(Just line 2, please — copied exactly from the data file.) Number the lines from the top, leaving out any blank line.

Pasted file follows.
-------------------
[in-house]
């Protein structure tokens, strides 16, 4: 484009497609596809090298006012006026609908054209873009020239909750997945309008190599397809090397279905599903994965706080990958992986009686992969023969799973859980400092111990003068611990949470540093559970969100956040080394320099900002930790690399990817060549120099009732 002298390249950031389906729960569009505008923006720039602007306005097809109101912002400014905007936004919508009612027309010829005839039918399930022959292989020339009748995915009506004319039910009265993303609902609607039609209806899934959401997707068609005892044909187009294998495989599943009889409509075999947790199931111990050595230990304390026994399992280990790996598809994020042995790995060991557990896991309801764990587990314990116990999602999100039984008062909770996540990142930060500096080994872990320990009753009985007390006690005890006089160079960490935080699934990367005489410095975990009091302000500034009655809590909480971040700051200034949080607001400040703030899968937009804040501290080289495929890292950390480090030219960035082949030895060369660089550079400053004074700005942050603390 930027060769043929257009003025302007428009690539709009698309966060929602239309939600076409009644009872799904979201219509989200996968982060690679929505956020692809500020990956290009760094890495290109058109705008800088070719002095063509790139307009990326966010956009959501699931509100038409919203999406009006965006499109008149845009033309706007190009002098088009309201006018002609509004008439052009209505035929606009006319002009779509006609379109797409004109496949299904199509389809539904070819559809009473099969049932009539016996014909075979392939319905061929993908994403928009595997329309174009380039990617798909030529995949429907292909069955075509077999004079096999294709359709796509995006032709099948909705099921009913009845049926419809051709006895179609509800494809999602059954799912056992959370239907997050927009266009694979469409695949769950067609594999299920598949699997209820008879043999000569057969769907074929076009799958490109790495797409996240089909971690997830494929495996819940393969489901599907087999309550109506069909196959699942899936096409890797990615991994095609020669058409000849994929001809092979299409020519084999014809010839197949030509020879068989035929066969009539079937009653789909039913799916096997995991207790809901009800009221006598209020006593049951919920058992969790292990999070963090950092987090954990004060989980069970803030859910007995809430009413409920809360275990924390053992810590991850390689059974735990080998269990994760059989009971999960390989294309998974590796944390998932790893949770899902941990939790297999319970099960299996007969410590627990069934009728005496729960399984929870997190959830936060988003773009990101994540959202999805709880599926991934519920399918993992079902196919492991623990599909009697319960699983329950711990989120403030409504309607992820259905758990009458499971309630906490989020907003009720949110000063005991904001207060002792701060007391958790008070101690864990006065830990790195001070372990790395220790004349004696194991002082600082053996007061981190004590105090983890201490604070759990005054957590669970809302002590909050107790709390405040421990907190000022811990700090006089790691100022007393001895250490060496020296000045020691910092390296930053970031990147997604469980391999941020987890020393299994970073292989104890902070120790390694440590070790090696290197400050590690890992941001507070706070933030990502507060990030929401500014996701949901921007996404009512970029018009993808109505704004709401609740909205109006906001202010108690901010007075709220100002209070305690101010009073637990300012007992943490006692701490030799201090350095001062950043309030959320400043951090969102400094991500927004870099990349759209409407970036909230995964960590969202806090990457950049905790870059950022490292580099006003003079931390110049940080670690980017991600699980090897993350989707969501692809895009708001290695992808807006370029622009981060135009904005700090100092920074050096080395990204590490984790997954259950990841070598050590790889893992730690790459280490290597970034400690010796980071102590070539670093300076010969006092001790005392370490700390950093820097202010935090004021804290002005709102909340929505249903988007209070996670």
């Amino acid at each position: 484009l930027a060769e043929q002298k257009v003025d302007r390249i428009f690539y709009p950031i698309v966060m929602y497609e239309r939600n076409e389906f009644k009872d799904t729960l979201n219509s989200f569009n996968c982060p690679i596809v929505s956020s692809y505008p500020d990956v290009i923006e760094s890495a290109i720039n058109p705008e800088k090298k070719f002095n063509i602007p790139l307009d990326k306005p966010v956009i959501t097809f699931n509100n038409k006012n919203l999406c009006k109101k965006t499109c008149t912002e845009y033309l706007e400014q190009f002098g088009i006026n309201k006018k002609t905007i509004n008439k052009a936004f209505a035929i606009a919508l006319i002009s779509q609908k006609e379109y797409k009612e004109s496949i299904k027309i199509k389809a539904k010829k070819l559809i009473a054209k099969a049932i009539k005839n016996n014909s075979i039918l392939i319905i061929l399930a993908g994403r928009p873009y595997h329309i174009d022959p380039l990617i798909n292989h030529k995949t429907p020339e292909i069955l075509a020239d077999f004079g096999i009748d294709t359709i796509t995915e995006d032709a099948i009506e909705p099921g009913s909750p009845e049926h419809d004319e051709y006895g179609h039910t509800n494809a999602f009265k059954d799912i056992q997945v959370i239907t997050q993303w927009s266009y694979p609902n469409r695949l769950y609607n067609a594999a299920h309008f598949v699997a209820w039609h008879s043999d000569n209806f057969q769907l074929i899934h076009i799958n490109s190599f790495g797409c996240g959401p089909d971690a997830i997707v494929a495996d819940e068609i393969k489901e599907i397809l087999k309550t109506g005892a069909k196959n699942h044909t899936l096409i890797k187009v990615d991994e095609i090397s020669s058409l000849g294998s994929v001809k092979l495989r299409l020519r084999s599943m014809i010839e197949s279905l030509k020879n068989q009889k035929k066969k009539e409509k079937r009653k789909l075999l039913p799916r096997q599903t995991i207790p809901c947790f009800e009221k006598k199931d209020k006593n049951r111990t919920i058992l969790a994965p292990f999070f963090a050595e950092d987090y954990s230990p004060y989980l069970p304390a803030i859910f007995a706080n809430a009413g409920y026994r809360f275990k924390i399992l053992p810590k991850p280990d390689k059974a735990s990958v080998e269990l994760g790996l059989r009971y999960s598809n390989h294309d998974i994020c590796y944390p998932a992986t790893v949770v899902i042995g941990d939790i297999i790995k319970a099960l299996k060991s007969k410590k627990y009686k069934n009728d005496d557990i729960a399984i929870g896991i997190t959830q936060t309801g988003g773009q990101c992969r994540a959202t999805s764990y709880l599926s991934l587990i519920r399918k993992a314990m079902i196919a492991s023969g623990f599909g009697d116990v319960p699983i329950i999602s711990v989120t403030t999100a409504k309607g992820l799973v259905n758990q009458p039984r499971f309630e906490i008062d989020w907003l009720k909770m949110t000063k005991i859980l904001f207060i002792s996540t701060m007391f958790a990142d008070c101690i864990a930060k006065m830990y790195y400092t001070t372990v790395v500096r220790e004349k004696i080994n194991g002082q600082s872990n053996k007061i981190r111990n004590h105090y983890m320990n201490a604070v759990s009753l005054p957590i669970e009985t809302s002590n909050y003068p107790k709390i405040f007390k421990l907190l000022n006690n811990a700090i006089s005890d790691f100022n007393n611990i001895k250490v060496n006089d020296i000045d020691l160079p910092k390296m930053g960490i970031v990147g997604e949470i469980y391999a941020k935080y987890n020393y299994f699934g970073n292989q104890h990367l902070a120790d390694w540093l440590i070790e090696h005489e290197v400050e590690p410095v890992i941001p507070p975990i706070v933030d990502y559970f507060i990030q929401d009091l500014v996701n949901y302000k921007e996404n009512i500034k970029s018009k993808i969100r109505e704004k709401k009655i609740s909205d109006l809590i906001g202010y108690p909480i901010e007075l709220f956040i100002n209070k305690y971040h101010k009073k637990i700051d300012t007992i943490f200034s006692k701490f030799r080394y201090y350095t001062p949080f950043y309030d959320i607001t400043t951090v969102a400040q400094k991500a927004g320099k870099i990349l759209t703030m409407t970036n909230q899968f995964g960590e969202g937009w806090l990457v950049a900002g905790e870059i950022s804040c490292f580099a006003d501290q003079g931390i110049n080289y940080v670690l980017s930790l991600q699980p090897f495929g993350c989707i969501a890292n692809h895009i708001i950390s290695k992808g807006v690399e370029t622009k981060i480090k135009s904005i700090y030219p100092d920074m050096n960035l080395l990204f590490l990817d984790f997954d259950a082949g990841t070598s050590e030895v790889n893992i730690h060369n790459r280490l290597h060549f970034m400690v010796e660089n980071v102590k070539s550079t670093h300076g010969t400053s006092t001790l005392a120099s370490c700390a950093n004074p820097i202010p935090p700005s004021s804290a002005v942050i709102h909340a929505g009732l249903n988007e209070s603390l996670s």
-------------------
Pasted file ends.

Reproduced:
């Protein structure tokens, strides 16, 4: 484009497609596809090298006012006026609908054209873009020239909750997945309008190599397809090397279905599903994965706080990958992986009686992969023969799973859980400092111990003068611990949470540093559970969100956040080394320099900002930790690399990817060549120099009732 002298390249950031389906729960569009505008923006720039602007306005097809109101912002400014905007936004919508009612027309010829005839039918399930022959292989020339009748995915009506004319039910009265993303609902609607039609209806899934959401997707068609005892044909187009294998495989599943009889409509075999947790199931111990050595230990304390026994399992280990790996598809994020042995790995060991557990896991309801764990587990314990116990999602999100039984008062909770996540990142930060500096080994872990320990009753009985007390006690005890006089160079960490935080699934990367005489410095975990009091302000500034009655809590909480971040700051200034949080607001400040703030899968937009804040501290080289495929890292950390480090030219960035082949030895060369660089550079400053004074700005942050603390 930027060769043929257009003025302007428009690539709009698309966060929602239309939600076409009644009872799904979201219509989200996968982060690679929505956020692809500020990956290009760094890495290109058109705008800088070719002095063509790139307009990326966010956009959501699931509100038409919203999406009006965006499109008149845009033309706007190009002098088009309201006018002609509004008439052009209505035929606009006319002009779509006609379109797409004109496949299904199509389809539904070819559809009473099969049932009539016996014909075979392939319905061929993908994403928009595997329309174009380039990617798909030529995949429907292909069955075509077999004079096999294709359709796509995006032709099948909705099921009913009845049926419809051709006895179609509800494809999602059954799912056992959370239907997050927009266009694979469409695949769950067609594999299920598949699997209820008879043999000569057969769907074929076009799958490109790495797409996240089909971690997830494929495996819940393969489901599907087999309550109506069909196959699942899936096409890797990615991994095609020669058409000849994929001809092979299409020519084999014809010839197949030509020879068989035929066969009539079937009653789909039913799916096997995991207790809901009800009221006598209020006593049951919920058992969790292990999070963090950092987090954990004060989980069970803030859910007995809430009413409920809360275990924390053992810590991850390689059974735990080998269990994760059989009971999960390989294309998974590796944390998932790893949770899902941990939790297999319970099960299996007969410590627990069934009728005496729960399984929870997190959830936060988003773009990101994540959202999805709880599926991934519920399918993992079902196919492991623990599909009697319960699983329950711990989120403030409504309607992820259905758990009458499971309630906490989020907003009720949110000063005991904001207060002792701060007391958790008070101690864990006065830990790195001070372990790395220790004349004696194991002082600082053996007061981190004590105090983890201490604070759990005054957590669970809302002590909050107790709390405040421990907190000022811990700090006089790691100022007393001895250490060496020296000045020691910092390296930053970031990147997604469980391999941020987890020393299994970073292989104890902070120790390694440590070790090696290197400050590690890992941001507070706070933030990502507060990030929401500014996701949901921007996404009512970029018009993808109505704004709401609740909205109006906001202010108690901010007075709220100002209070305690101010009073637990300012007992943490006692701490030799201090350095001062950043309030959320400043951090969102400094991500927004870099990349759209409407970036909230995964960590969202806090990457950049905790870059950022490292580099006003003079931390110049940080670690980017991600699980090897993350989707969501692809895009708001290695992808807006370029622009981060135009904005700090100092920074050096080395990204590490984790997954259950990841070598050590790889893992730690790459280490290597970034400690010796980071102590070539670093300076010969006092001790005392370490700390950093820097202010935090004021804290002005709102909340929505249903988007209070996670």